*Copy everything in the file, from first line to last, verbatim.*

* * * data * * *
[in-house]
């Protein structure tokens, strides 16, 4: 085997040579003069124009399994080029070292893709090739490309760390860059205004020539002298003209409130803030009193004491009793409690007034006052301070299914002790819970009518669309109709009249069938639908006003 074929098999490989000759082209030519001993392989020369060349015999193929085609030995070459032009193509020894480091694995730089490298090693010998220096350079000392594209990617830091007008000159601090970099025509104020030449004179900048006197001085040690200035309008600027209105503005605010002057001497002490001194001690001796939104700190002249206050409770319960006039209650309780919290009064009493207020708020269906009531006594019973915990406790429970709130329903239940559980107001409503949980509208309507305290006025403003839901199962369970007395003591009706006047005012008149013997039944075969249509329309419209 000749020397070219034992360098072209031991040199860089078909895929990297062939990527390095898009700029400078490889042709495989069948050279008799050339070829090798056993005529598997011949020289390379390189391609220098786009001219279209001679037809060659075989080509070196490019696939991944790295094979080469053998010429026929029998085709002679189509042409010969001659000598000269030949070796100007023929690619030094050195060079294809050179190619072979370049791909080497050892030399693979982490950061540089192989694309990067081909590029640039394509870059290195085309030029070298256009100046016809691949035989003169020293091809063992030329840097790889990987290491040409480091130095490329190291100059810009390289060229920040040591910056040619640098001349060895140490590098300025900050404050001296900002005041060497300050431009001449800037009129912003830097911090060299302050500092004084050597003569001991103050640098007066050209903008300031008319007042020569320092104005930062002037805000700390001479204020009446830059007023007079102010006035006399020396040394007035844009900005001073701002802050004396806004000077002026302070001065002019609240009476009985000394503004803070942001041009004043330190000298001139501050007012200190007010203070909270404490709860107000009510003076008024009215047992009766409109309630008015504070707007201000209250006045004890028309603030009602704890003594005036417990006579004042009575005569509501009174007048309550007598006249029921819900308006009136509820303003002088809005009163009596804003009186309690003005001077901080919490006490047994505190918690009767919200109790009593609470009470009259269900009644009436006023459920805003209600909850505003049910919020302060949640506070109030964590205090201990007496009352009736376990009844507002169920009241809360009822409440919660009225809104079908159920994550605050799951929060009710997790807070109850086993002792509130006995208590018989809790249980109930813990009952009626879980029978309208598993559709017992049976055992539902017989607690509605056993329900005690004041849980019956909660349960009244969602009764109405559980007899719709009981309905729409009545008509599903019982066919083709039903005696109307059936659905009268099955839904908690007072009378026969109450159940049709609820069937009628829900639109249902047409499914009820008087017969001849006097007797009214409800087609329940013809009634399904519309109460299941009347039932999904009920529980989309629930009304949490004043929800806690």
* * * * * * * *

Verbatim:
[in-house]
């Protein structure tokens, strides 16, 4: 085997040579003069124009399994080029070292893709090739490309760390860059205004020539002298003209409130803030009193004491009793409690007034006052301070299914002790819970009518669309109709009249069938639908006003 074929098999490989000759082209030519001993392989020369060349015999193929085609030995070459032009193509020894480091694995730089490298090693010998220096350079000392594209990617830091007008000159601090970099025509104020030449004179900048006197001085040690200035309008600027209105503005605010002057001497002490001194001690001796939104700190002249206050409770319960006039209650309780919290009064009493207020708020269906009531006594019973915990406790429970709130329903239940559980107001409503949980509208309507305290006025403003839901199962369970007395003591009706006047005012008149013997039944075969249509329309419209 000749020397070219034992360098072209031991040199860089078909895929990297062939990527390095898009700029400078490889042709495989069948050279008799050339070829090798056993005529598997011949020289390379390189391609220098786009001219279209001679037809060659075989080509070196490019696939991944790295094979080469053998010429026929029998085709002679189509042409010969001659000598000269030949070796100007023929690619030094050195060079294809050179190619072979370049791909080497050892030399693979982490950061540089192989694309990067081909590029640039394509870059290195085309030029070298256009100046016809691949035989003169020293091809063992030329840097790889990987290491040409480091130095490329190291100059810009390289060229920040040591910056040619640098001349060895140490590098300025900050404050001296900002005041060497300050431009001449800037009129912003830097911090060299302050500092004084050597003569001991103050640098007066050209903008300031008319007042020569320092104005930062002037805000700390001479204020009446830059007023007079102010006035006399020396040394007035844009900005001073701002802050004396806004000077002026302070001065002019609240009476009985000394503004803070942001041009004043330190000298001139501050007012200190007010203070909270404490709860107000009510003076008024009215047992009766409109309630008015504070707007201000209250006045004890028309603030009602704890003594005036417990006579004042009575005569509501009174007048309550007598006249029921819900308006009136509820303003002088809005009163009596804003009186309690003005001077901080919490006490047994505190918690009767919200109790009593609470009470009259269900009644009436006023459920805003209600909850505003049910919020302060949640506070109030964590205090201990007496009352009736376990009844507002169920009241809360009822409440919660009225809104079908159920994550605050799951929060009710997790807070109850086993002792509130006995208590018989809790249980109930813990009952009626879980029978309208598993559709017992049976055992539902017989607690509605056993329900005690004041849980019956909660349960009244969602009764109405559980007899719709009981309905729409009545008509599903019982066919083709039903005696109307059936659905009268099955839904908690007072009378026969109450159940049709609820069937009628829900639109249902047409499914009820008087017969001849006097007797009214409800087609329940013809009634399904519309109460299941009347039932999904009920529980989309629930009304949490004043929800806690």